The Format option allows you to alter the field width, start position, and end position, then have the changes applied to all the other subfields of the same name.
If the field width is decreased, the output row values will be truncated to fit. Truncation also occurs if the start point and endpoint values are altered. The Start Position value is the start point from which row values will be truncated. Row value widths start at zero.
Values that are longer than the End Position value will be truncated at the specified point. For example, a text field with a row value of "environment," a width of 12, a start position of 3, and an end position of 7 would appear in the output field as "ironm".
The context menu of the field mapping pane (white space) has the following options: Add Output Field and Reset. Add Output Field allows you to add a new field. A secondary dialog box opens that allows you to alter the name, data type, data type properties, merge rule, and a delimiter (if the Join merge rule is selected).
The Reset option will set all output field properties back to the default. All modifications will be removed.
Each output field allows you to set certain properties such as name, type, and merge rule. The merge rules allow you to specify how values from two or more input fields (subfields) are merged into a single output value. Null values are excluded from all statistical calculations. There are several merge rules that you can use:
At the command line, field mapping can be done by entering a string value for the field map parameter of the tool or setting a variable that can be referenced by the field map parameter of the tool. With the first option, since the string can become complex with a large number of fields, formatting merge rules, and so on, it is recommended only for use in cases in which the field number is small, the number of subfields is limited, or there is little if any alteration to the fields required. For most uses of the field map parameter, it is suggested you declare a variable that can be referenced easily.
You can declare a variable at any time by right-clicking the command line window and choosing Variables on the context menu. This allows you to create a field mappings variable whose value can be defined by using a dialog box.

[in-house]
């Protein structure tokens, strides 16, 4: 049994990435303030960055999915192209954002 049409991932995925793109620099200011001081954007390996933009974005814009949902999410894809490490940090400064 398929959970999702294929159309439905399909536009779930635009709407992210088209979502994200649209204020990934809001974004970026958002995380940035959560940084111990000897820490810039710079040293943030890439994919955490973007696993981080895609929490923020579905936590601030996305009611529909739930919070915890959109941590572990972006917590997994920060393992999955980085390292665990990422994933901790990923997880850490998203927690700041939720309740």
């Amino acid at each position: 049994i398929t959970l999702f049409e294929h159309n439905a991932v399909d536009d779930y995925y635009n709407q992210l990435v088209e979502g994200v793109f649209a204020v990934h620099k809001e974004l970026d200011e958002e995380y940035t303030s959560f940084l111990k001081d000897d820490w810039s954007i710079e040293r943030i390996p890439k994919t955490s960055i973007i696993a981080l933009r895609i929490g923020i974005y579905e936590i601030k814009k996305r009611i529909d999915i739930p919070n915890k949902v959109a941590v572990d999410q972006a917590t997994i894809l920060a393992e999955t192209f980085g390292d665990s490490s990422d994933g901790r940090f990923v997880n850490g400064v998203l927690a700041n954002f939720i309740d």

Alternatively, you can create a variable as you type the tool's syntax. Instead of entering a parameter value, right-click, choose Variables on the context menu , then use the dialog boxes. Once a variable has been created (using either method), you can reference it in the tool syntax by typing the variable's name, or by right-clicking and choosing Insert Variable on the context menu. Insert Variable will open a dialog box specific to that parameter.
In ModelBuilder, there are three ways to utilize field mapping: use a tool's dialog box to set the parameters, create a generic variable, or create a variable from a field map parameter.
First, any tool that has a field map parameter has that parameter exposed on its dialog box. You can open the dialog box and utilize it the same way as if you accessed the tool from the ArcToolbox window.
Second, the ModelBuilder window allows you to create generic, stand-alone variables by right-clicking in the window and choosing Create Variable. This opens a dialog box on which you choose the type of variable (in this case, field mappings). A model element is created and its dialog can be used to create the field mapping values.
Third, you can right-click on any tool that has a field map parameter and choose Make Variable > From Parameter > Field Map. A model element is created and its dialog box will display the output dataset's fields if at least one input dataset has been set.
Learn more about working with model variables